One of the signs of your baby’s good health is his growth. Your baby’s height and weight changes are important indicators for overall health.
That’s why when your baby’s young, he’s weighed quite often. Poor growth can sometimes be one of the signs your baby is ill, or that he isn’t feeding well. Poor nourishment has implications for future health. But a healthy weight gain is a good sign – a baby who is growing well is probably healthy.
Later, because babies’ and toddlers’ growth tends to slow down, frequent weighing isn’t necessary. However, weight and height are usually taken when you bring your child for his routine health checks at your local Baby Health clinic or doctor.
The average full term baby weighs 3500g (seven and a half pounds). Around 95 per cent of babies weigh between 2500g (five and a half pounds and 4250g (nine and a half pounds) – and many healthy babies weigh less, or more, than this without there being a problem.
Babies often lose weight in the first days after birth – around 10 per cent of the birthweight is considered okay. It’s the result of the perfectly normal loss of waste matter (meconium) from the bowels, and urine. You can expect your baby to have regained his birthweight by about day 10. Many healthy babies can take longer than this.
Babies gain weight irregularly. This is especially the case with breast-fed babies. Over time, the weight gain will probably average out to something like 150g-200g a week, usually slowing after the age of three months, and slowing again after six. Of course there are times that your baby may have a rapid growth spurt and put on more weight or grow more than usual.
It’s often in the early weeks and months that there’s most concern about your baby’s weight. This is understandable. Poor growth can be a sign of poor feeding; babies who grow slowly, or not at all, may be ill. If your baby is not growing well:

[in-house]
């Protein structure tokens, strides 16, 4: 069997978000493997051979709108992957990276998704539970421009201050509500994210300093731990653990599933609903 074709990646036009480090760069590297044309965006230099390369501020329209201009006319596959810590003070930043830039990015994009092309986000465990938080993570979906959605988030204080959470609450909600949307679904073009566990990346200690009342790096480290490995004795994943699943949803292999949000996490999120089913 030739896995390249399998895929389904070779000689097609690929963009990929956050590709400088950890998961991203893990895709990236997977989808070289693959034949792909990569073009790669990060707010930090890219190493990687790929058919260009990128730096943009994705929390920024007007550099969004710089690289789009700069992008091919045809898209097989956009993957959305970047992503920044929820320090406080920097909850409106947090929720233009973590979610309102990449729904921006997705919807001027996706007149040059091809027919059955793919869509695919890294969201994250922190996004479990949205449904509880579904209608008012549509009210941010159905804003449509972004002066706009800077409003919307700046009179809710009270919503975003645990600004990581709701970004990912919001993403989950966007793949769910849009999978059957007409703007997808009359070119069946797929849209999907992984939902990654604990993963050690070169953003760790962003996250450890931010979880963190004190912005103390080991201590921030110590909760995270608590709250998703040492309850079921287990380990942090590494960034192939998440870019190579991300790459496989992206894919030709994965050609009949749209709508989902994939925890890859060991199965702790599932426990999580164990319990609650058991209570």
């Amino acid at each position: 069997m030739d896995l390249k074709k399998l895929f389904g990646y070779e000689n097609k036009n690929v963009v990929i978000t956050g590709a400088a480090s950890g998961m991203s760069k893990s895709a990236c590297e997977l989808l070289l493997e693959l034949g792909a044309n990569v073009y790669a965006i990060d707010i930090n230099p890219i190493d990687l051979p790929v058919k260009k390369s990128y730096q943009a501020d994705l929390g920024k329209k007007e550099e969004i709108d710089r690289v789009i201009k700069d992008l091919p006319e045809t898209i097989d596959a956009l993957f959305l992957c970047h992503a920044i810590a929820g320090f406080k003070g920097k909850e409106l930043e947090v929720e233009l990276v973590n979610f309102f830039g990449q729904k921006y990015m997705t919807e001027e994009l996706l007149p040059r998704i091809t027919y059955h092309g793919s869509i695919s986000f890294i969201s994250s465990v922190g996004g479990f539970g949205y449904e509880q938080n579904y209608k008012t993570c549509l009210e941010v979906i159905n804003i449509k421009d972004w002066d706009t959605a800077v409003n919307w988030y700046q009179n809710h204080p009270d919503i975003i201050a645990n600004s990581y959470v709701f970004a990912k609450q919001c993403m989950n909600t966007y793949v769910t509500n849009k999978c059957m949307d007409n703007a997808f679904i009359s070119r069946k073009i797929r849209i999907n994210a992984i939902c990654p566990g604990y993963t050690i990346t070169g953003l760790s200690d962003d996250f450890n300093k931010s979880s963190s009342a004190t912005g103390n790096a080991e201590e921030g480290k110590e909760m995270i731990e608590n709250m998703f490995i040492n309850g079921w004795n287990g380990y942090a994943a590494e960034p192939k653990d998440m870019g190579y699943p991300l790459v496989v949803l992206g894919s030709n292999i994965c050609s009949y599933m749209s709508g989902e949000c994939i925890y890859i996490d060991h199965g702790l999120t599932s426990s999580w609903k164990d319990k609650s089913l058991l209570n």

Accurate weighing is essential. The best scales are electronic, and should be regularly checked. If you can, have your baby weighed on the same scales each time.
Some babies do take a while to start gaining weight – in the majority of cases it’s not a serious issue. But it shouldn’t be ignored.
In babies over about three months old, the rate at which they grow often does slow down. It’s also common for babies to slow down at around five to six months, when they may start solids.
Your baby’s first foods are often lower in calories than breastmilk or formula milk, and a meal of stewed carrots may seem to fill your baby, but she won’t have taken as many calories as she would if she’d had a bottle or breastfeed.
So, if you’re concerned about your baby’s weight gain, it can be sensible to cut down on solid foods and increase the milk intake – by offering breastfeeds more often, or by giving more bottles.
Talk to your health professional and take advice from them about whether you need to do anything differently.
Toddlers can develop food fads and fussiness – and as growth naturally slows down in the second year, weight can sometimes appear as if it’s poor. How do you know when to worry?
Ask your doctor to take accurate weight and height measurements, and compare them with previous figures. You may have these recorded in your baby’s personal health record book.
If the doctor thinks there’s an issue you’ll be asked:
If there’s any concern, the doctor will want to make sure your child is measured again after a while, and she may refer your child to a paediatrician for a more detailed check.
Q: I’ve been told my toddler should drink less milk so she can grow better. She has about three bottles a day.
A: Milk is a useful food and drink, but if toddlers drink too much they leave less room for other foods. Toddlers keen on milk often drink large volumes – easy to do with a bottle – and it can be better to cut down on the milk and to have more solids, especially high calorie ones like wholegrain bread, pasta, rice and potatoes. Too much milk can mean your toddler misses out on other nutrients, too, like iron.
For more information regarding appropriate foods for your child visit our Feeding Your Baby section on our site.